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Sci Rep. 2017 Jun 13;7(1):3376. doi: 10.1038/s41598-017-03196-9.

Bone Fusion in Normal and Pathological Development is Constrained by the Network Architecture of the Human Skull.

Author information

1
Department of Anatomy, Howard University College of Medicine, Washington, DC, USA.
2
Structure & Motion Laboratory, Department of Comparative Biomedical Sciences, Royal Veterinary College, London, UK.
3
Departament d'Enginyeria Química, Universitat Rovira i Virgili, 43007, Tarragona, Catalonia, Spain.
4
Institució Catalana de Recerca i Estudis Avançats (ICREA), Barcelona, 08010, Catalonia, Spain.
5
Departament d'Enginyeria Química, Universitat Rovira i Virgili, 43007, Tarragona, Catalonia, Spain. marta.sales@urv.cat.
6
Theoretical Biology Research Group, Cavanilles Institute of Biodiversity and Evolutionary Biology, University of Valencia, Valencia, Spain.

Abstract

Craniosynostosis, the premature fusion of cranial bones, affects the correct development of the skull producing morphological malformations in newborns. To assess the susceptibility of each craniofacial articulation to close prematurely, we used a network model of the skull to quantify the link reliability (an index based on stochastic block models and Bayesian inference) of each articulation. We show that, of the 93 human skull articulations at birth, the few articulations that are associated with non-syndromic craniosynostosis conditions have statistically significant lower reliability scores than the others. In a similar way, articulations that close during the normal postnatal development of the skull have also lower reliability scores than those articulations that persist through adult life. These results indicate a relationship between the architecture of the skull and the specific articulations that close during normal development as well as in pathological conditions. Our findings suggest that the topological arrangement of skull bones might act as a structural constraint, predisposing some articulations to closure, both in normal and pathological development, also affecting the long-term evolution of the skull.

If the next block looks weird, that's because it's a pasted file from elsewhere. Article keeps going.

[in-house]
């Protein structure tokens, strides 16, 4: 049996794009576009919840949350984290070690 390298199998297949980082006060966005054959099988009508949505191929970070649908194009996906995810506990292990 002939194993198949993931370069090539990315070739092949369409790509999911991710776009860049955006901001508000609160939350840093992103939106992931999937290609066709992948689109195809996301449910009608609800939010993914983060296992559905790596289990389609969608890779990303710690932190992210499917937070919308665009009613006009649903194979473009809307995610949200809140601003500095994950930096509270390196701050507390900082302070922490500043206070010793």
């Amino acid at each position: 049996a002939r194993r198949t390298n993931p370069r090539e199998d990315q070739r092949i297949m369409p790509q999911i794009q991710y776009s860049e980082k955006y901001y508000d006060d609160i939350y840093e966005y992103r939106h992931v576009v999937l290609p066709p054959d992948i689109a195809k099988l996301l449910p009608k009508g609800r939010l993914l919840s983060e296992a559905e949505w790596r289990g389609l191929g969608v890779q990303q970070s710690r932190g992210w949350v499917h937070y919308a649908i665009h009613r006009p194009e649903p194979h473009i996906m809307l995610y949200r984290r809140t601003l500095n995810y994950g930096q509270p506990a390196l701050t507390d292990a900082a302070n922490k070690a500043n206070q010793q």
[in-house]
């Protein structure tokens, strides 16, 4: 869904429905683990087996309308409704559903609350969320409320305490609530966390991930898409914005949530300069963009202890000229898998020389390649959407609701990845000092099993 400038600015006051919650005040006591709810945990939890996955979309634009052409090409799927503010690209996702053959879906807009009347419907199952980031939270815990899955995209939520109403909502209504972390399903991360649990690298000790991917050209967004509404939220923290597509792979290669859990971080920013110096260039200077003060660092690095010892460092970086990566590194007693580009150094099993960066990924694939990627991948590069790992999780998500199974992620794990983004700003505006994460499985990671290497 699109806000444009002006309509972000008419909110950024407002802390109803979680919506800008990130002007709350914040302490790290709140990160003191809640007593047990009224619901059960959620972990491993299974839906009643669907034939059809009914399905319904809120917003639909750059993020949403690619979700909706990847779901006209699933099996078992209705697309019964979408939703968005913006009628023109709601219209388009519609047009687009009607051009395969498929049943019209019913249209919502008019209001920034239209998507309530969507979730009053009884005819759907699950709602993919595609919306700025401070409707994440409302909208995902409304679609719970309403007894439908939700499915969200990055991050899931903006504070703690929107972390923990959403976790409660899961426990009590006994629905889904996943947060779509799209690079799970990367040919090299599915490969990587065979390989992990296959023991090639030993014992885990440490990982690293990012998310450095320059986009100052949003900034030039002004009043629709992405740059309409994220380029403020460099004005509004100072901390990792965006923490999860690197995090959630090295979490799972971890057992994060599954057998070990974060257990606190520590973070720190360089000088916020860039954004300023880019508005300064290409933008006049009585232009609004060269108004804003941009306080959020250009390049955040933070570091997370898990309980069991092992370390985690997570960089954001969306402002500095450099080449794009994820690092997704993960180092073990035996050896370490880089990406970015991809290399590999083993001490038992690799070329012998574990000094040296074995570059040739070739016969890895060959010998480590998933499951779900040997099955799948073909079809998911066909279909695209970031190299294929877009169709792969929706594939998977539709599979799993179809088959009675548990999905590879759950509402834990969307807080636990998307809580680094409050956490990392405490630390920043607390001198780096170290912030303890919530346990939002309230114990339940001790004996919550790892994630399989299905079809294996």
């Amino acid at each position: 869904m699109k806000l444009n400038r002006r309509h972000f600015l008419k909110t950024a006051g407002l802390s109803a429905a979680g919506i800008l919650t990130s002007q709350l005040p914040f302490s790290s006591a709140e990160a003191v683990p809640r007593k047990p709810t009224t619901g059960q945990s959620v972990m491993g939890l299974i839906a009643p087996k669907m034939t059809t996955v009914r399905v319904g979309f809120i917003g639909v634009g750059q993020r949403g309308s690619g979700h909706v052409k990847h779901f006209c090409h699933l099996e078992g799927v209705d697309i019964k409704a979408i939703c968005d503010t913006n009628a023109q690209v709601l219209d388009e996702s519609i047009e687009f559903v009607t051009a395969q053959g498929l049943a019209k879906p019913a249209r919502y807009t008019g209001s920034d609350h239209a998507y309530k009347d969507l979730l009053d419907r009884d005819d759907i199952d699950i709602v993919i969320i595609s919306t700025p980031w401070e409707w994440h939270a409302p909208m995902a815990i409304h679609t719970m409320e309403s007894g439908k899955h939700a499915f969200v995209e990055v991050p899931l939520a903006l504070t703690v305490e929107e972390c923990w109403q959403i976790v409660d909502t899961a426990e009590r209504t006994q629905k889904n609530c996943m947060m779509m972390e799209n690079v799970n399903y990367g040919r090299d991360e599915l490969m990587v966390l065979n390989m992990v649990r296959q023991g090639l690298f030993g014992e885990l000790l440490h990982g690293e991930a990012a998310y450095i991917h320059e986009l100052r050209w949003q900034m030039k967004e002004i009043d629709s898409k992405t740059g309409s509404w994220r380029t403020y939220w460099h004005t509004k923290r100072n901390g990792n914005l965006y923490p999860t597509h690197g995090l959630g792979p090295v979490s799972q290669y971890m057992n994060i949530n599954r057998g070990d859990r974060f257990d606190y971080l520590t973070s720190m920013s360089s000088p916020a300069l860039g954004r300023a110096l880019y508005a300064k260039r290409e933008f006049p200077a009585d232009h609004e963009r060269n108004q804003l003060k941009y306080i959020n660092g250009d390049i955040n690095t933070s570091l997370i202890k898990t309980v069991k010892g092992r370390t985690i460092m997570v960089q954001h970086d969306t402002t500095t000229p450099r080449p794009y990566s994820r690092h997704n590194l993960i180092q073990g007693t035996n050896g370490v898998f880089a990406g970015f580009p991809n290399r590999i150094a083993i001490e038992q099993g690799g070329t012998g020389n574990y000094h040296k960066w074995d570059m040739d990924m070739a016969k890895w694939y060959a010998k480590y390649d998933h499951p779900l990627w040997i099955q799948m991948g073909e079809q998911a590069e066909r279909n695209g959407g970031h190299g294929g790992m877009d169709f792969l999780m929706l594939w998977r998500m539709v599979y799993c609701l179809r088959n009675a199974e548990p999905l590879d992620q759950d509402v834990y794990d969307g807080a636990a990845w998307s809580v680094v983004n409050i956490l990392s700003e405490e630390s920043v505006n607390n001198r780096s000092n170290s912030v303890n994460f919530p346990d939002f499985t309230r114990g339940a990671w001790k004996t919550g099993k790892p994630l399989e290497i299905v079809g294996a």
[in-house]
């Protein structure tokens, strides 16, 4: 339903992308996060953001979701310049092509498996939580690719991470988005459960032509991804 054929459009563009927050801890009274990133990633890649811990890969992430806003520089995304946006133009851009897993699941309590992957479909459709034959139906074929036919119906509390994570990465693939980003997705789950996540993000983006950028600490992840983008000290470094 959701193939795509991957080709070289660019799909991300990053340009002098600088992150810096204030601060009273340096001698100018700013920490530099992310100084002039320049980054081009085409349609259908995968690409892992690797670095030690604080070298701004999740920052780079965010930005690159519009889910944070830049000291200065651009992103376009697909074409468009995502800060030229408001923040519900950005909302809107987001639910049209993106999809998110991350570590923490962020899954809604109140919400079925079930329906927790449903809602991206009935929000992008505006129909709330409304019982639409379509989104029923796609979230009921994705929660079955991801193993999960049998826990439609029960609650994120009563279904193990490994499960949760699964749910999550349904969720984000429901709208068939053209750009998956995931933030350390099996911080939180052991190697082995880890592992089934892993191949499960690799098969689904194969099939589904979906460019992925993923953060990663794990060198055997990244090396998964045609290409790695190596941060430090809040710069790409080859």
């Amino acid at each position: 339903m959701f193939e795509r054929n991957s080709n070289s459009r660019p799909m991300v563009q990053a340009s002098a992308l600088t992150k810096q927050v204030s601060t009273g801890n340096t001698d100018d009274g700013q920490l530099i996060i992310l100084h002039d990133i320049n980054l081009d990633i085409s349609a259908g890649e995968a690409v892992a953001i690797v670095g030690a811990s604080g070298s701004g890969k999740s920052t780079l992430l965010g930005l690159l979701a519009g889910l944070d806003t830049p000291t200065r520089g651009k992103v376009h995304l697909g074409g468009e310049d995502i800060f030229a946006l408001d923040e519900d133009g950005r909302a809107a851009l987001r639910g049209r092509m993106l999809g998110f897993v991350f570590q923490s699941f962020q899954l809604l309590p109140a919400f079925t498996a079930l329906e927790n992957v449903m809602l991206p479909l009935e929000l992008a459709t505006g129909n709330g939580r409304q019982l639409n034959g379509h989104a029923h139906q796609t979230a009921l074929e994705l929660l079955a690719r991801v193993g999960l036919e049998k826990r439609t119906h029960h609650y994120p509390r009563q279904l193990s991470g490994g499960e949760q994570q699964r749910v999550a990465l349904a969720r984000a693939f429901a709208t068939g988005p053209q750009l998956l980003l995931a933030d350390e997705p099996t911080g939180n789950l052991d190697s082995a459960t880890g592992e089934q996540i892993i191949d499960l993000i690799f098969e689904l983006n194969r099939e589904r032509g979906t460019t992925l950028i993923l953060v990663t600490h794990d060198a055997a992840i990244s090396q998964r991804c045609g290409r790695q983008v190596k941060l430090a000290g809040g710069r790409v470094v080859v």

PMID:
28611422
PMCID:
PMC5469793
DOI:
10.1038/s41598-017-03196-9
[Indexed for MEDLINE]
Free PMC Article

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